14.1) Relationship of lymphatic vessels to the cardiovascular system. Lymph capillaries collect tissue fluid, which is returned to the blood. The arrows indicate the direction of flow of the blood and lymph. / Question: To which large veins is lymph returned, and why is this return important?
Lymph is returned to the subclavian veins. Return of lymph to the blood is important to maintain normal blood volume and BP.
14.2) Dead-end lymph capillaries found in tissue spaces. Arrows indicate the movement of plasma, lymph, and tissue fluid. / Question: Just before water enters lymph capillaries, what name does it have?
Before becoming lymph, the is tissue fluid.
14-3.) System of lymph vessels and the major groups of lymph nodes and nodules. Lymph is returned to the blood in the right and left subclavian veins. / Question: Where are the major paired groups of lymph nodes located?
Major paired groups of lymph nodes are the cervical, axillary, and inguinal.
14.4) Lymph node. (A) Section through a lymph node, showing the flow of lymph. (B) Microscopic detail of bacteria being destroyed within the lymph node. / Question: What is the function of the plasma cells in a lymph node?
Plasma cells produce antibodies.
14-5.) Location of the thymus in a young child. / Question: Which blood cells mature in the thymus?
T cells (T lymphocytes) mature in the thymus.
14-6.) Innate immunity. (A) Barriers. (B) Defensive cells. (C) Chemical defenses. / Question: The three aspects of innate immunity are interconnected; describe two of these connections.
There are many connections. Lysozyme is a chemical, yet is found in some mucous membranes; defensins are chemicals produced by the epidermis. WBCs are part of each aspect: barriers, cells, and chemicals. Langerhans cells are part of the epidermis but are mobile. Basophils and mast cells are part of subcutaneous tissue and produce histamine and leukotrienes that contribute to inflammation.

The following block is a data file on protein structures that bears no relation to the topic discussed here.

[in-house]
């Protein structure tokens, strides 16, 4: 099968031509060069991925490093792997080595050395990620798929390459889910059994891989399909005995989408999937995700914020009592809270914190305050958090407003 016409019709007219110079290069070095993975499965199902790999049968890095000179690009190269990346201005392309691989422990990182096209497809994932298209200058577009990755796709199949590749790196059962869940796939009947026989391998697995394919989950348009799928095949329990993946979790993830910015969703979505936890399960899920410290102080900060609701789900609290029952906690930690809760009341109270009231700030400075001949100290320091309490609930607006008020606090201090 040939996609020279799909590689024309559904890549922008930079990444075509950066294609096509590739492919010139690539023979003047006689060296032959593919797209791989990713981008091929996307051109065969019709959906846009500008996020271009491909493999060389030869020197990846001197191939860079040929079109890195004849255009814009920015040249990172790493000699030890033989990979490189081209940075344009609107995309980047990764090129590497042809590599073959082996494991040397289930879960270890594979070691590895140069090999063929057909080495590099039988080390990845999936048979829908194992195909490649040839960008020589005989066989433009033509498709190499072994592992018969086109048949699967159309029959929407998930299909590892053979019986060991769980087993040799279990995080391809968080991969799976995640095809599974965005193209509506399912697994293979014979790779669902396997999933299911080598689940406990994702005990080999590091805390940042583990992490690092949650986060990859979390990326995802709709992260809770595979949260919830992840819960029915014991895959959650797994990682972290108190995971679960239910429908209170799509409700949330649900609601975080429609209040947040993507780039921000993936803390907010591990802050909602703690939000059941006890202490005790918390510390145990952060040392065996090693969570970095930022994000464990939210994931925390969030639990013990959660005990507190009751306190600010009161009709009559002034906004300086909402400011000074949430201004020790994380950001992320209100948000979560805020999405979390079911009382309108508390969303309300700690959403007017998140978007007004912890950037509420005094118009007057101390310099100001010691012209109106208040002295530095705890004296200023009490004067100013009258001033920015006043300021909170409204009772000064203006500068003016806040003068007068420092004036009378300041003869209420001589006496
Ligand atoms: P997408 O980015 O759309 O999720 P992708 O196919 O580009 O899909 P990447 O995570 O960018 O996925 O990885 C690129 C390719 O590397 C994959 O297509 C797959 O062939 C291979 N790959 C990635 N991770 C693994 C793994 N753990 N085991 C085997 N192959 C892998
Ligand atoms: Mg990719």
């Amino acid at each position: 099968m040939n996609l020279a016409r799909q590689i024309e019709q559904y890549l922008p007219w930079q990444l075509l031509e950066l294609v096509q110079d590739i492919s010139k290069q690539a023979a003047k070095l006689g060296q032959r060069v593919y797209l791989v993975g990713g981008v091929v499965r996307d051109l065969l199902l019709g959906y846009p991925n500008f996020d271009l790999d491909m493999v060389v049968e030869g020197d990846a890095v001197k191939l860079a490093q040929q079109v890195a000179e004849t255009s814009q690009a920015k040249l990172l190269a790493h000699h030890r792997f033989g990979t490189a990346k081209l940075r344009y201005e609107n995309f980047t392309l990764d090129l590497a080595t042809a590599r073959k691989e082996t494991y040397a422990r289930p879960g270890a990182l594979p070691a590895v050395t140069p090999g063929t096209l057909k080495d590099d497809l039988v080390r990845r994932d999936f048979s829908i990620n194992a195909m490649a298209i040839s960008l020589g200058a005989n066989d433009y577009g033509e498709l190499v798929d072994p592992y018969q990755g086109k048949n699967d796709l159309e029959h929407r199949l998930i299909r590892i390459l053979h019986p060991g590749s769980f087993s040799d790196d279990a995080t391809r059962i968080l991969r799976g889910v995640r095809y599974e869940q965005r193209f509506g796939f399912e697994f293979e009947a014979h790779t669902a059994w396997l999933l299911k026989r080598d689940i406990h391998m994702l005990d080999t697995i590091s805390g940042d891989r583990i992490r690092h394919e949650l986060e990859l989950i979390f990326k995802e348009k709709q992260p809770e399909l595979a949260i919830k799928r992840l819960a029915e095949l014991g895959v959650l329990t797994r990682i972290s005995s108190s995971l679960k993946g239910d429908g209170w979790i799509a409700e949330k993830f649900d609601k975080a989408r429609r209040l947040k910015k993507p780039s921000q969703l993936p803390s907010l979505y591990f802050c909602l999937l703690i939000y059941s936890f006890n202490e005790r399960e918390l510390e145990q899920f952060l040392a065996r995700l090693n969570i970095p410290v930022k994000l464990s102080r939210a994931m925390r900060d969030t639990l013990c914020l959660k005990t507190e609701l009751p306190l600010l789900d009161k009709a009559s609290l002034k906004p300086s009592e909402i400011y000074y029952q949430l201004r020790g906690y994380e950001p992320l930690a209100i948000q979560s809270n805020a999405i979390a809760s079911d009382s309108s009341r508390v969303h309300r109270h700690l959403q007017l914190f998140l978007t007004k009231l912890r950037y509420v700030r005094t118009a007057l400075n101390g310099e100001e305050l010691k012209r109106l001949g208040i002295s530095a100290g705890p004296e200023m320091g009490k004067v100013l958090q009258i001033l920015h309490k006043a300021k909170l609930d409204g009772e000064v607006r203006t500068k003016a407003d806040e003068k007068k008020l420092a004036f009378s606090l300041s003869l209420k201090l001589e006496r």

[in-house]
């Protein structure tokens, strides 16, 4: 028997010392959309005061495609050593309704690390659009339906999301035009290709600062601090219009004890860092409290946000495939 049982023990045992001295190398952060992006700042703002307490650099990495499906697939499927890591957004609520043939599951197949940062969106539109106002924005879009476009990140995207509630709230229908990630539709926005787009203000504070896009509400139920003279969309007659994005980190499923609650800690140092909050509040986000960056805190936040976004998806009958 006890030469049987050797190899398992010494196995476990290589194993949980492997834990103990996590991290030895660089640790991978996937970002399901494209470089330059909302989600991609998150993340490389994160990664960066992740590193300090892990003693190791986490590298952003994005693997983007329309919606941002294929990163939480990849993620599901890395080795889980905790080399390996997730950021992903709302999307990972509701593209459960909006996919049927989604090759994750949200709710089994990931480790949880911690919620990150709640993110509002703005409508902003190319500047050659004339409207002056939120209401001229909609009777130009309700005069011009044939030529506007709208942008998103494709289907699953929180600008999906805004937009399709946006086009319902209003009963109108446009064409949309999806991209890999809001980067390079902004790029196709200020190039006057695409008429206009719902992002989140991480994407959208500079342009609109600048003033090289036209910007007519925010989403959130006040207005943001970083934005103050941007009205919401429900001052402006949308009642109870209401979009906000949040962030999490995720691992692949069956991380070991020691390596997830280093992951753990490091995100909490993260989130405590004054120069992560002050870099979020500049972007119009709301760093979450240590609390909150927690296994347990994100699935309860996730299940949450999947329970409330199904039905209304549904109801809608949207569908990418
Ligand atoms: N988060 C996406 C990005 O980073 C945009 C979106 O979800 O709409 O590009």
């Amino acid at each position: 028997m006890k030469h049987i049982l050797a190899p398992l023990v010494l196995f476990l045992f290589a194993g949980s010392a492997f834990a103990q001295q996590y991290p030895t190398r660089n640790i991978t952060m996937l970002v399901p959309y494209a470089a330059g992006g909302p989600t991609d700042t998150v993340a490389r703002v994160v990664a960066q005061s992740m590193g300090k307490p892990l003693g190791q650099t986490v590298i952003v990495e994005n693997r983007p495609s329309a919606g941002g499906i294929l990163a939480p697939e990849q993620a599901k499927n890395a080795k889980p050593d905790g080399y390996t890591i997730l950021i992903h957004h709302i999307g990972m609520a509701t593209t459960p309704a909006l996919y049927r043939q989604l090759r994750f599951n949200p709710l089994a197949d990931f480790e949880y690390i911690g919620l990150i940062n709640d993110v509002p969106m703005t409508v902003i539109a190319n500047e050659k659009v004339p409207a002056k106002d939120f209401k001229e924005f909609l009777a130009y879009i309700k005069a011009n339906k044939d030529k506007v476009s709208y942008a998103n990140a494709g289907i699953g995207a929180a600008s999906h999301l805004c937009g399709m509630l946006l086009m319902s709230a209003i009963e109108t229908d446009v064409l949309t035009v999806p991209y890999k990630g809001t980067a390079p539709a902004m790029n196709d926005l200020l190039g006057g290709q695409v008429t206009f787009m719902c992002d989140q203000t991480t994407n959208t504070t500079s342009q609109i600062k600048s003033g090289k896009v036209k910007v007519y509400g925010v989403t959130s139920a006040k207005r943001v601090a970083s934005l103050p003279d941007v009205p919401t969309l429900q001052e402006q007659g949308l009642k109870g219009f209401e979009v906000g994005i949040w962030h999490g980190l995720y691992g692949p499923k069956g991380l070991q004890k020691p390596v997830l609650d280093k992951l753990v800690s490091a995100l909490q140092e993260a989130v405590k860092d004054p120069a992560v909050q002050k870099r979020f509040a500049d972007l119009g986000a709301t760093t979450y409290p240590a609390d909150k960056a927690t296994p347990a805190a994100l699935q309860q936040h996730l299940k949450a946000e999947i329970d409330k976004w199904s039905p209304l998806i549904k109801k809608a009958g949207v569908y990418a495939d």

14-7.) Adaptive immunity. (A) Cell-mediated immunity. (B) Antibody-mediated immunity. / Question: Adaptive immunity has memory; which cells provide this? What kind of memory is it?
Memory B cells and T cells provide memory; each cell remembers one specific foreign antigen.
14-8.) Antibodies. (A) Structure of one lgG molecule. Notice how the many disulfide bonds maintain the shape of the molecule. (B) Structure of the five classes of antibodies. (C) Antibody activity: Agglutination of bacteria and neutrlization of viruses or toxins. / Question: In part C, why does neutralization inactivate a bacterial toxin?
The attached antibodies change the shape of the toxin, and it cannot fit where it might produce harmful effects.